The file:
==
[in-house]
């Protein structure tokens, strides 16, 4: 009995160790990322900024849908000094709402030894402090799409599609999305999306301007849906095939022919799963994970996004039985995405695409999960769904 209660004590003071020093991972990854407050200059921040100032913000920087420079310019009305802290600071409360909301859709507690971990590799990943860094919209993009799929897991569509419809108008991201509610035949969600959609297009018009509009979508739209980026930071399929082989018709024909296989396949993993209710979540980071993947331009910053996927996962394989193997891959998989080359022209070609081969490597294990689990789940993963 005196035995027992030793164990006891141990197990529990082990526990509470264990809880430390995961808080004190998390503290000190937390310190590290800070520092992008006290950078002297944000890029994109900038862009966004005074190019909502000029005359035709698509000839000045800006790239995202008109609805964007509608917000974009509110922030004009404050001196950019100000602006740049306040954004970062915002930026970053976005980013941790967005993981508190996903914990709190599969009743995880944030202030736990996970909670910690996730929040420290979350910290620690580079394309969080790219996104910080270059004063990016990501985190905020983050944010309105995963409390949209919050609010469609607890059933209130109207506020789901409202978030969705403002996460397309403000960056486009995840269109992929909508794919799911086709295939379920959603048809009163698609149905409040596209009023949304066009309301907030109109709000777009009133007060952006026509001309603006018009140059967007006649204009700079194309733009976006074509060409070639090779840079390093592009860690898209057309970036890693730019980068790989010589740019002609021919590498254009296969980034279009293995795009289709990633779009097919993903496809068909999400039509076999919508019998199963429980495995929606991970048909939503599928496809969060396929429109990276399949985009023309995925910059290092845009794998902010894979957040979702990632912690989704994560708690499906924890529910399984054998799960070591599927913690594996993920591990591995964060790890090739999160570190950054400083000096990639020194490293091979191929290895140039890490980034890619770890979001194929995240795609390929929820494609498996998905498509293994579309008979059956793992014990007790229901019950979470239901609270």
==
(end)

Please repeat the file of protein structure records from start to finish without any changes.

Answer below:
[in-house]
């Protein structure tokens, strides 16, 4: 009995160790990322900024849908000094709402030894402090799409599609999305999306301007849906095939022919799963994970996004039985995405695409999960769904 209660004590003071020093991972990854407050200059921040100032913000920087420079310019009305802290600071409360909301859709507690971990590799990943860094919209993009799929897991569509419809108008991201509610035949969600959609297009018009509009979508739209980026930071399929082989018709024909296989396949993993209710979540980071993947331009910053996927996962394989193997891959998989080359022209070609081969490597294990689990789940993963 005196035995027992030793164990006891141990197990529990082990526990509470264990809880430390995961808080004190998390503290000190937390310190590290800070520092992008006290950078002297944000890029994109900038862009966004005074190019909502000029005359035709698509000839000045800006790239995202008109609805964007509608917000974009509110922030004009404050001196950019100000602006740049306040954004970062915002930026970053976005980013941790967005993981508190996903914990709190599969009743995880944030202030736990996970909670910690996730929040420290979350910290620690580079394309969080790219996104910080270059004063990016990501985190905020983050944010309105995963409390949209919050609010469609607890059933209130109207506020789901409202978030969705403002996460397309403000960056486009995840269109992929909508794919799911086709295939379920959603048809009163698609149905409040596209009023949304066009309301907030109109709000777009009133007060952006026509001309603006018009140059967007006649204009700079194309733009976006074509060409070639090779840079390093592009860690898209057309970036890693730019980068790989010589740019002609021919590498254009296969980034279009293995795009289709990633779009097919993903496809068909999400039509076999919508019998199963429980495995929606991970048909939503599928496809969060396929429109990276399949985009023309995925910059290092845009794998902010894979957040979702990632912690989704994560708690499906924890529910399984054998799960070591599927913690594996993920591990591995964060790890090739999160570190950054400083000096990639020194490293091979191929290895140039890490980034890619770890979001194929995240795609390929929820494609498996998905498509293994579309008979059956793992014990007790229901019950979470239901609270």